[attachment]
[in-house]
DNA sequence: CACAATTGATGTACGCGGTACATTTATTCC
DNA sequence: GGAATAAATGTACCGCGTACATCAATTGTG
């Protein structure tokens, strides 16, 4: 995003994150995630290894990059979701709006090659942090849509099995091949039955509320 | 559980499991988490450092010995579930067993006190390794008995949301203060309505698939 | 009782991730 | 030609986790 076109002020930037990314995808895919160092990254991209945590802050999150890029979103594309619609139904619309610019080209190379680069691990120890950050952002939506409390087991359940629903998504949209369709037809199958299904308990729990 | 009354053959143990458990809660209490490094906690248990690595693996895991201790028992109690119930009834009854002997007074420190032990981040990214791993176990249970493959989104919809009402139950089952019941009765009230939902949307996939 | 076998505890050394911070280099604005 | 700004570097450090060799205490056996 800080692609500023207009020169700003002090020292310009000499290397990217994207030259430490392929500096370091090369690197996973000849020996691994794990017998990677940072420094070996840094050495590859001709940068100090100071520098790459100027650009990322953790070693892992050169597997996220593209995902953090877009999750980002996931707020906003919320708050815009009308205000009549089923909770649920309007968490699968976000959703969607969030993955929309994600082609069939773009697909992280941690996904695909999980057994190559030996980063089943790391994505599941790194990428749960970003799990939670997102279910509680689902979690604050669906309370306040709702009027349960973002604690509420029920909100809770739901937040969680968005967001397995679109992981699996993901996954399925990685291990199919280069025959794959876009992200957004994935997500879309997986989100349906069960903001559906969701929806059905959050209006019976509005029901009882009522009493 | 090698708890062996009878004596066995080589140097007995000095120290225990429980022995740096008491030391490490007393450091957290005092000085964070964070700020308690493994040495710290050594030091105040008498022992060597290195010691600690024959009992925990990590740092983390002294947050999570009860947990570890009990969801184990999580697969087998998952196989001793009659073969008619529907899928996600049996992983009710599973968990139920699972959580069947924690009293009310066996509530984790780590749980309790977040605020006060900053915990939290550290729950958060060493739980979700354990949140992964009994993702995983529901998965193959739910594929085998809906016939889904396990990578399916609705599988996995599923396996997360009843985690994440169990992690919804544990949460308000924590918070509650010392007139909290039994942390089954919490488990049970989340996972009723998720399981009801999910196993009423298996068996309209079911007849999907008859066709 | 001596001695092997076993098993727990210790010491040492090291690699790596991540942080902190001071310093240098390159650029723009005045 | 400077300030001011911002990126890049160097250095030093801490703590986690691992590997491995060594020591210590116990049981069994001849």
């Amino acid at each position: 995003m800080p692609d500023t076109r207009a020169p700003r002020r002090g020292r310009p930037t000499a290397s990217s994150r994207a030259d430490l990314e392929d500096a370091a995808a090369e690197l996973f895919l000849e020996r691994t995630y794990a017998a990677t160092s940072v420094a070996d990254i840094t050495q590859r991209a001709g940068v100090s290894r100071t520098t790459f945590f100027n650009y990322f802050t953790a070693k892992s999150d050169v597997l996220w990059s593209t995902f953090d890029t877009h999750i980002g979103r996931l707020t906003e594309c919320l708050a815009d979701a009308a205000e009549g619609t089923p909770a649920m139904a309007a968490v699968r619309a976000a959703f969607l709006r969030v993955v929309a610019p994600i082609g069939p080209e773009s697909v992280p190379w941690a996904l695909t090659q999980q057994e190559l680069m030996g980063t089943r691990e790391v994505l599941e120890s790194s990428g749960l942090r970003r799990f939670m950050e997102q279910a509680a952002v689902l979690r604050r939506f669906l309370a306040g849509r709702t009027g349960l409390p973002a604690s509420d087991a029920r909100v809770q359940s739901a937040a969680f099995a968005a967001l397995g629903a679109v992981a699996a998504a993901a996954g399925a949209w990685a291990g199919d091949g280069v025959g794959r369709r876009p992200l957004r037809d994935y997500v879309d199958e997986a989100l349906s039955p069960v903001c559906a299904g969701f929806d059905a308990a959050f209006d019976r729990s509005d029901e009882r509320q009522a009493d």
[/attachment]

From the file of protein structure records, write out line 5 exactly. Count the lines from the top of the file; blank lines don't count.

């Amino acid at each position: 995003m800080p692609d500023t076109r207009a020169p700003r002020r002090g020292r310009p930037t000499a290397s990217s994150r994207a030259d430490l990314e392929d500096a370091a995808a090369e690197l996973f895919l000849e020996r691994t995630y794990a017998a990677t160092s940072v420094a070996d990254i840094t050495q590859r991209a001709g940068v100090s290894r100071t520098t790459f945590f100027n650009y990322f802050t953790a070693k892992s999150d050169v597997l996220w990059s593209t995902f953090d890029t877009h999750i980002g979103r996931l707020t906003e594309c919320l708050a815009d979701a009308a205000e009549g619609t089923p909770a649920m139904a309007a968490v699968r619309a976000a959703f969607l709006r969030v993955v929309a610019p994600i082609g069939p080209e773009s697909v992280p190379w941690a996904l695909t090659q999980q057994e190559l680069m030996g980063t089943r691990e790391v994505l599941e120890s790194s990428g749960l942090r970003r799990f939670m950050e997102q279910a509680a952002v689902l979690r604050r939506f669906l309370a306040g849509r709702t009027g349960l409390p973002a604690s509420d087991a029920r909100v809770q359940s739901a937040a969680f099995a968005a967001l397995g629903a679109v992981a699996a998504a993901a996954g399925a949209w990685a291990g199919d091949g280069v025959g794959r369709r876009p992200l957004r037809d994935y997500v879309d199958e997986a989100l349906s039955p069960v903001c559906a299904g969701f929806d059905a308990a959050f209006d019976r729990s509005d029901e009882r509320q009522a009493d």